Baseball: First pitch for new-look Trojans slated for Tuesday, weather permitting
WORTHINGTON — Baseballs slapping glove leather in a cavernous gymnasium sounds odd during the last days of March.
But this is Minnesota, and after a cold winter spring doesn’t necessarily adhere to the calendar’s announcement that the season has actually arrived. A little time in the gym, a little time outdoors hitting fly balls to outfielders wrapped up in warm clothing, whipping the ball around an infield while a cold wind blows — this is the beginning of high school baseball season in the North Country.
The Worthington Trojans are almost ready to play their first real game of the 2014 baseball season — barring a weather interruption, of course. They are to host Southwestern United on Tuesday, and when (if?) it happens they’ll begin to learn just how competitive they might be.
Until then, it’s difficult to say. This year’s team contains only two seniors. There are many hopeful juniors on the squad, however, and with 32 players on the roster head coach Stacy Sauerbrei pronounces himself satisfied. “Historically, we’ve been a strong hitting team. And I’d like to think we’d continue with that. We’ve also had a lot of depth in the pitching staff. A lot of that this year is untested at the varsity level,” Sauerbrei said just a few days ago during practice.
This spring, WHS will need to replace two All-Southwest Conference performers, Blake Rogers (.455 batting average, three home runs, .600 on base percentage) and Deron Soderholm (.328 batting average and a team-high 11 RBI), and honorable mention Tyler Hatterman (.283 batting average). Rogers may be the hardest to replace, for his outstanding bat and for his skills as a catcher. But the way Sauerbrei sees it, every season ushers in a whole new set of opportunities.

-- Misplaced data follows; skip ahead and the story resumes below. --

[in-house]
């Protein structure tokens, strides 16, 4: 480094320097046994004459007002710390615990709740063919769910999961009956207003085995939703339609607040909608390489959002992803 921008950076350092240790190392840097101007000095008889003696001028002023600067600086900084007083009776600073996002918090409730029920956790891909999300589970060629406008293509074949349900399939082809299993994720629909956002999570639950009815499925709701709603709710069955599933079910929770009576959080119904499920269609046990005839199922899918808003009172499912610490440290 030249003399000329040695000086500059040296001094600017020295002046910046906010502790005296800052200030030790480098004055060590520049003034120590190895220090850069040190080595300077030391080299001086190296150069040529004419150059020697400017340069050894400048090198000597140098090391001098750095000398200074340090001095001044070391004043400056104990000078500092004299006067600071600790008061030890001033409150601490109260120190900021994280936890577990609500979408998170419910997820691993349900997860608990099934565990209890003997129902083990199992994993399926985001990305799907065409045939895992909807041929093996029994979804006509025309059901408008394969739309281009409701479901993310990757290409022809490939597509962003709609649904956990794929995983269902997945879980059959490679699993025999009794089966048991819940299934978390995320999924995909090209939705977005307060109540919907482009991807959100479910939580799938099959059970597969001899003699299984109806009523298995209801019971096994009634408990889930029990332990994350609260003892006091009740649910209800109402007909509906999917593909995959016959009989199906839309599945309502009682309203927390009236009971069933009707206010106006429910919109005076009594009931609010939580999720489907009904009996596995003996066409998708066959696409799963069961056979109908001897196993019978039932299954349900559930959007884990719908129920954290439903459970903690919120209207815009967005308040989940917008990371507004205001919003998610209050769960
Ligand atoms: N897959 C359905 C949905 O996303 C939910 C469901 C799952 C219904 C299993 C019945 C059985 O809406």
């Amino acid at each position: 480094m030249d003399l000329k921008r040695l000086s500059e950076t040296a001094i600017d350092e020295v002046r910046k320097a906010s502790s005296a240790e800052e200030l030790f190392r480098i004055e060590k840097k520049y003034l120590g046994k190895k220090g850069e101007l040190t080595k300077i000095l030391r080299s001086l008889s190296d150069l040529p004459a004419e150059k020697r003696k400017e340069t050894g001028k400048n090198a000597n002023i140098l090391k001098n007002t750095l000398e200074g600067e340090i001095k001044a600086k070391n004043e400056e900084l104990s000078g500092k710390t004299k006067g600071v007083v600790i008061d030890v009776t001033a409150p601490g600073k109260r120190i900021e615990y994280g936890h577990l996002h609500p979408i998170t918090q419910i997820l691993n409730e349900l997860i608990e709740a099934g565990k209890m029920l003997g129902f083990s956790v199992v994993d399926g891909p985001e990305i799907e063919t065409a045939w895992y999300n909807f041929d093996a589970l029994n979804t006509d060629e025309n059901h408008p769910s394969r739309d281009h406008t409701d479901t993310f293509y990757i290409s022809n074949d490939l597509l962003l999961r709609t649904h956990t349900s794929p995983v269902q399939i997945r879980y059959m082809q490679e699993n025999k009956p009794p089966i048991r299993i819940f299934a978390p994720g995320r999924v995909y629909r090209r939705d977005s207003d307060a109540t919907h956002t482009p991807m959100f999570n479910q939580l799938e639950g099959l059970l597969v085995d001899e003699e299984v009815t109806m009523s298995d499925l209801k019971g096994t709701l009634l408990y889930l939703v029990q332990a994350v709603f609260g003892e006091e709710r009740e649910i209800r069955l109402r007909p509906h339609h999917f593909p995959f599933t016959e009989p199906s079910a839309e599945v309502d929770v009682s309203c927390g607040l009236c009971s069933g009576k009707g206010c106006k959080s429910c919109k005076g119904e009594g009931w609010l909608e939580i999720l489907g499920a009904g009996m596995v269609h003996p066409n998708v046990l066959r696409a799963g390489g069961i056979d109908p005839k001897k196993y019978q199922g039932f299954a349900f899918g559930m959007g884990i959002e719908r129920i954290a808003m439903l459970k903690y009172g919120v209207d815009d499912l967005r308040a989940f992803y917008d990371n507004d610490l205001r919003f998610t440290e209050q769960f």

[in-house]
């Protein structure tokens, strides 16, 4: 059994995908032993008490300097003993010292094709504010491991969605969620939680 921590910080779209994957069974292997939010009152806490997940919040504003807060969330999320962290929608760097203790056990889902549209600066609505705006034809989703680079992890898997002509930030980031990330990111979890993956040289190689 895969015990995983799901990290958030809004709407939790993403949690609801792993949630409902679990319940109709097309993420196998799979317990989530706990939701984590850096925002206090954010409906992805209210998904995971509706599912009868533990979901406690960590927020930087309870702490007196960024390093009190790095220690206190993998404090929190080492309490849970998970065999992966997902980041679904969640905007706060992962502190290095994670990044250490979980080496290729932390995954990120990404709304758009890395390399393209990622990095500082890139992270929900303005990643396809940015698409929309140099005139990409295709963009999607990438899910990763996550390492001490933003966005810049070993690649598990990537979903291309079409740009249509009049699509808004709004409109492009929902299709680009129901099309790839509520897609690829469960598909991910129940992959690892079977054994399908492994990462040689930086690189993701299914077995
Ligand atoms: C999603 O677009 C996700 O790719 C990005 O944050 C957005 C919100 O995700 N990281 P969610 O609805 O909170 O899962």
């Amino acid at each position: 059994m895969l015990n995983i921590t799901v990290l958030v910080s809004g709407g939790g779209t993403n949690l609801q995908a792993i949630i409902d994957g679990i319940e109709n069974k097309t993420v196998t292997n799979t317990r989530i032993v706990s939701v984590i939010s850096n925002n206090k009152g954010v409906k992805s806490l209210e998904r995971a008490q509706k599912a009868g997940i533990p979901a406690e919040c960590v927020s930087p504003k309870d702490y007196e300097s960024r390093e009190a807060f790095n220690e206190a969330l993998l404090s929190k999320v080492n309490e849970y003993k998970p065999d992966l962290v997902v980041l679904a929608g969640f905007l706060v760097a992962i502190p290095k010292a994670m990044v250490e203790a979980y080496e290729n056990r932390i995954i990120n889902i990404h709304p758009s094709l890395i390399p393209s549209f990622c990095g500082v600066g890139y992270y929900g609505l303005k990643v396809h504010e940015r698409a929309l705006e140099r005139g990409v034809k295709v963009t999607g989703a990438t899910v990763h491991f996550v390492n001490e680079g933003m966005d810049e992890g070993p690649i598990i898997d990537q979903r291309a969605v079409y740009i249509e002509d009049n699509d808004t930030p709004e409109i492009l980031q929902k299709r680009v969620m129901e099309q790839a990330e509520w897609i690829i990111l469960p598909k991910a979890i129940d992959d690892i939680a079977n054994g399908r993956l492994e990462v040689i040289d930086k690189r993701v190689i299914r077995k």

“Graduating good seniors is an indication of a good program. We’re definitely going to miss those guys,” said the coach, adding, “We have a lot of young and enthusiastic ninth and tenth-graders who just can’t wait to move up the ladder. We’ve got 32 kids out. It’s about what I was hoping for, a little more than I expected.”
The senior lettermen are catcher-leftfielder-third baseman Alex Purdy and pitcher-catcher-utility man Ryan Lee. Purdy is a solid left-handed hitter who will be called upon to drive in runs this spring. Lee comes off a fine junior season where he posted a 2-2 pitching record with a 3.56 earned run average in 19 and two-third innings, hit for a .323 average and showed himself to be a good No. 2 catcher. A right-handed power pitcher, he will not lack for innings this season.
He also enters the season with personal goals. “I’d like to improve from last year, pitching-wise, to be more accurate,” he said.
Last year, the team was senior-heavy. With those players now graduated, many positions will be filled by newcomers, and many of those players will come from the junior class. They include pitcher-shortstop Roque Soto, pitcher-first baseman Trevor Wietzema, catcher-pitcher-third baseman Carson Hagen, middle infielder Adrian Manzo, outfielder Logan Thuringer, infielder Joe Pavelko and outfielder Blake Fauske.
Pavelko batted .355 last season and drove in eight runs.
Soto and Hagen are likely to see action on the mound. Soto is described by his coach as a control pitcher who changes speeds well. Hagen is more of a power pitcher.
Sauerbrei seems to like the mixture of experience and inexperience that make up his 2014 Trojans. Some of the players are only in their second baseball seasons, he said, and others have been in the program for many years. Sauerbrei’s job is to test them early and discover who his mainstays will be once the season gets under way in earnest.
Last year, two Southwest Conference teams — Luverne and Windom Area — advanced all the way to the state tournament. In glancing ahead to the upcoming conference schedule, Sauerbrei tipped his hat in admiration for the veteran coaches on those teams, Mike Wenninger for Luverne and Brad Schlomann for Windom Area — and said he looked forward to locking horns with the best southwest Minnesota has to offer.
Lee, whose arm could go a long way in deciding the pecking order for 2014, sounded an optimistic tone himself. “We should do pretty good,” he said. “We lost a lot, but I think we’ve got some good replacements.”